The UK Independent reports: “The International Federation of the Phonographic Industry, or IFPI, said it would take action against Internet companies that carry vast amounts of illegally shared files over their networks. It stressed that it would prefer not to pursue such a strategy and is keen to work in partnership with Internet providers.”
John Kennedy, the chairman of the IFPI, said he had been frustrated by Internet companies that have not acted against customers involved in illegal activity. He warned that litigation against ISPs would be instigated “in weeks rather than months.” Barney Wragg, the head of EMI’s digital music division, said the industry had been left “with no other option” but to pursue ISPs in the courts.
The IFPI wants ISPs to disconnect users who refuse to stop exchanging music files illegally. Mr. Kennedy said such activity is in breach of a customer’s contract with the ISP and disconnecting offenders the IFPI had identified would significantly reduce illegal file sharing. Let me see if I get this straight: The record labels still have not gotten around to working out a realistic model that can actually monetize the tremendous and surging interest in music. They still prefer control and denial over access to new revenues. They still bang their heads against the wall, and try to offer only crippled and DRM’ed files via iTunes, Napster, and Rhapsody. Well, if you haven’t noticed, next to no one is buying. Just look at the increasing number of Windows DRM-based services that are slowly shutting down, such as AOL Music, My-CokeMusic, and Virgin Digital. While not a bad concept, the various new ad-supported services will also fail miserably as long as they are forced to sell crippled files. All of this bizarrely illustrates that the major labels still don’t get that they are killing the market by not offering something that people will actually want to buy.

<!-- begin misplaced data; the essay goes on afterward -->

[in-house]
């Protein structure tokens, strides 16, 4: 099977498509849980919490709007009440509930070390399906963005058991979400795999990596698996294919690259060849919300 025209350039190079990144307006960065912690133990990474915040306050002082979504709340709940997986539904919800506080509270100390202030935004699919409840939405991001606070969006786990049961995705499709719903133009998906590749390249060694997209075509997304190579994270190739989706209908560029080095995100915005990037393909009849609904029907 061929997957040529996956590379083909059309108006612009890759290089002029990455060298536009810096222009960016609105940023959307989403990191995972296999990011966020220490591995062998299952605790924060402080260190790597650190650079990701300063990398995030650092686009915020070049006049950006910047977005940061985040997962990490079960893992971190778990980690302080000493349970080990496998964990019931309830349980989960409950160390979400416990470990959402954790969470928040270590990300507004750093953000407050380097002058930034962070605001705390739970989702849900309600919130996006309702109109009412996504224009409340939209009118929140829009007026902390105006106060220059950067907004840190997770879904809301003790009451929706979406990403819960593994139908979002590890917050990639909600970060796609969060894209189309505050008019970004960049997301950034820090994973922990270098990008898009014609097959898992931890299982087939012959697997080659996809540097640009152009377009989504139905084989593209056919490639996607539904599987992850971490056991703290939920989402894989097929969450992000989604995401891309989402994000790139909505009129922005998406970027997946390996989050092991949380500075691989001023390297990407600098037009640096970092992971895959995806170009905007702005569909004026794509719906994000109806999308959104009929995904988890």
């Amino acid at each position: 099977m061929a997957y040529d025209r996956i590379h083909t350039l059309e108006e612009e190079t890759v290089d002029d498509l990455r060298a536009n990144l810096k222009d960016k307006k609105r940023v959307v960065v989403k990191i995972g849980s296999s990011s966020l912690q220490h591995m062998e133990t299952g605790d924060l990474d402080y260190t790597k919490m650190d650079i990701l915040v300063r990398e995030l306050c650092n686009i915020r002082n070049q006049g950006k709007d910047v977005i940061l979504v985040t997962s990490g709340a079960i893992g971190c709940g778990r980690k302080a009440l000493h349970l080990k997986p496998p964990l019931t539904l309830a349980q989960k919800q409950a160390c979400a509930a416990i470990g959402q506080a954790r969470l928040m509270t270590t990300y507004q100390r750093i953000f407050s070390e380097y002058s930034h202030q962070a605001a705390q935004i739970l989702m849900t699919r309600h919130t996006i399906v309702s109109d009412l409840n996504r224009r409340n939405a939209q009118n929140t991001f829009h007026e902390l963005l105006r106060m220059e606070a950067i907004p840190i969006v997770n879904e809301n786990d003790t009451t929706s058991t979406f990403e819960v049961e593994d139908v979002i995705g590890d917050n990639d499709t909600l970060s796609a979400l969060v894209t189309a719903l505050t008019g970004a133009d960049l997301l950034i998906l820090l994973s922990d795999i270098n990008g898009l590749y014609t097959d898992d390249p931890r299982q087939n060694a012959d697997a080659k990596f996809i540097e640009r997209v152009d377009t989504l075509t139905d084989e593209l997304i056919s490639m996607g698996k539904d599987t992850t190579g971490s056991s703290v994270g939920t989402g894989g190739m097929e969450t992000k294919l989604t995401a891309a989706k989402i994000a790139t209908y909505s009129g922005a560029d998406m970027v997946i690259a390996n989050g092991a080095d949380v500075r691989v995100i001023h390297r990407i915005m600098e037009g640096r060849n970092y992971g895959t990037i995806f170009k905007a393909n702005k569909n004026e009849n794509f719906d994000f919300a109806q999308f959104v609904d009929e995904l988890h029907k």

They still market music like it’s 1982 (i.e., push-push-push); they still want digital radio – and TV – to be crippled or go away. Just look at the debate on the new so-called Perform Bill in the U.S. (imagine DRM’ed radio!) and the Broadcast Flag discussions, as well as the certifiably ridiculous lawsuits against XM Radio, the U.S. satellite radio service. So now they want the ISPs to patrol their users and the entire web, and see if someone downloads something in a manner they have not sanctioned. In other words, they want to enforce their failed and antiquated business models via a web police squad that they won’t even pay for. Now, if that’s not Orwellian, I don’t know what is! The absurdity is unfathomable.
Here is my message to John Kennedy: It’s time you understood that the world has moved on since total control of music was feasible, back when a bunch of guys determined what the artists, the distributors, the retailers, the radio stations, and ultimately the consumers could or could not do. It’s now the user formerly known as the consumer who has the power, and they aren’t buying that crippled and locked stuff you want to sell them. Period. Not because they are evil and not willing to pay, or because they are all looking to steal as much as possible, but because the value proposition isn’t working. Because you are trying to sell them less value, fewer options, and fewer usage rights – for more money! Those ISPs you want to sue into oblivion or make into your content police need to get a new kind of blanket license so that anyone can use the music, under a flat-fee and revenue-sharing agreement such as Playlouder in the UK is suggesting. And the record labels would make a lot more money, too!
To me, it is utterly disturbing that the industry and supposed leaders like John Kennedy are still pushing this disconnected, ill-informed, and bizarre agenda, while at the same time it is perfectly clear that digital music is not selling as it’s currently offered, that sales are slowing down, that the consumers are rejecting the current offerings, and that $2 billion in sales in 2006 could have been $20 billion if the industry finally gave the users what they really want: open and fully compatible formats, flexible pricing and bundles, easy and instant access, and fully interactive and sharing-enabled online and mobile platforms. What has to happen before you guys get it? EMI sold to private investors? MySpace signing major artists for direct deals? Google offering direct distribution to millions of bands? 50% of the staff fired at major labels around the world?